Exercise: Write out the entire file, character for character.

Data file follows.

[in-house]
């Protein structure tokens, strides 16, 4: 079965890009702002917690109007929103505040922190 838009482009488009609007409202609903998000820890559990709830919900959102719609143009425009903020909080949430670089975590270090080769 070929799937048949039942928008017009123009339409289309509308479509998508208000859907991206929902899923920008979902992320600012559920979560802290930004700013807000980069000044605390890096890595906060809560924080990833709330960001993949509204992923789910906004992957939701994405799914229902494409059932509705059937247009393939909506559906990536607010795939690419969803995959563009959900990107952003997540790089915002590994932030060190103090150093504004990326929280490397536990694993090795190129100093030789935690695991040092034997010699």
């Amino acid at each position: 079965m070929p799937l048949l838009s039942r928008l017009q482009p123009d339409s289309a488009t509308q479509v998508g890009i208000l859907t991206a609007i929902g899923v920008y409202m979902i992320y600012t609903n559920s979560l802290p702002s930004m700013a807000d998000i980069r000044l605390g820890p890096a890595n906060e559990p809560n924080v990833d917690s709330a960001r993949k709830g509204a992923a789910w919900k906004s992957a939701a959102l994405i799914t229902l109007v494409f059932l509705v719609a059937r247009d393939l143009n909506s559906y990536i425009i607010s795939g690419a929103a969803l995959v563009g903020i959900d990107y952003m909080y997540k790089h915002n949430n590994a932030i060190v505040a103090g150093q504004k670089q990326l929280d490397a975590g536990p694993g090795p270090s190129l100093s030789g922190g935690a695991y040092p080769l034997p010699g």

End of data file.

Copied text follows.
[in-house]
């Protein structure tokens, strides 16, 4: 079965890009702002917690109007929103505040922190 838009482009488009609007409202609903998000820890559990709830919900959102719609143009425009903020909080949430670089975590270090080769 070929799937048949039942928008017009123009339409289309509308479509998508208000859907991206929902899923920008979902992320600012559920979560802290930004700013807000980069000044605390890096890595906060809560924080990833709330960001993949509204992923789910906004992957939701994405799914229902494409059932509705059937247009393939909506559906990536607010795939690419969803995959563009959900990107952003997540790089915002590994932030060190103090150093504004990326929280490397536990694993090795190129100093030789935690695991040092034997010699």
């Amino acid at each position: 079965m070929p799937l048949l838009s039942r928008l017009q482009p123009d339409s289309a488009t509308q479509v998508g890009i208000l859907t991206a609007i929902g899923v920008y409202m979902i992320y600012t609903n559920s979560l802290p702002s930004m700013a807000d998000i980069r000044l605390g820890p890096a890595n906060e559990p809560n924080v990833d917690s709330a960001r993949k709830g509204a992923a789910w919900k906004s992957a939701a959102l994405i799914t229902l109007v494409f059932l509705v719609a059937r247009d393939l143009n909506s559906y990536i425009i607010s795939g690419a929103a969803l995959v563009g903020i959900d990107y952003m909080y997540k790089h915002n949430n590994a932030i060190v505040a103090g150093q504004k670089q990326l929280d490397a975590g536990p694993g090795p270090s190129l100093s030789g922190g935690a695991y040092p080769l034997p010699g």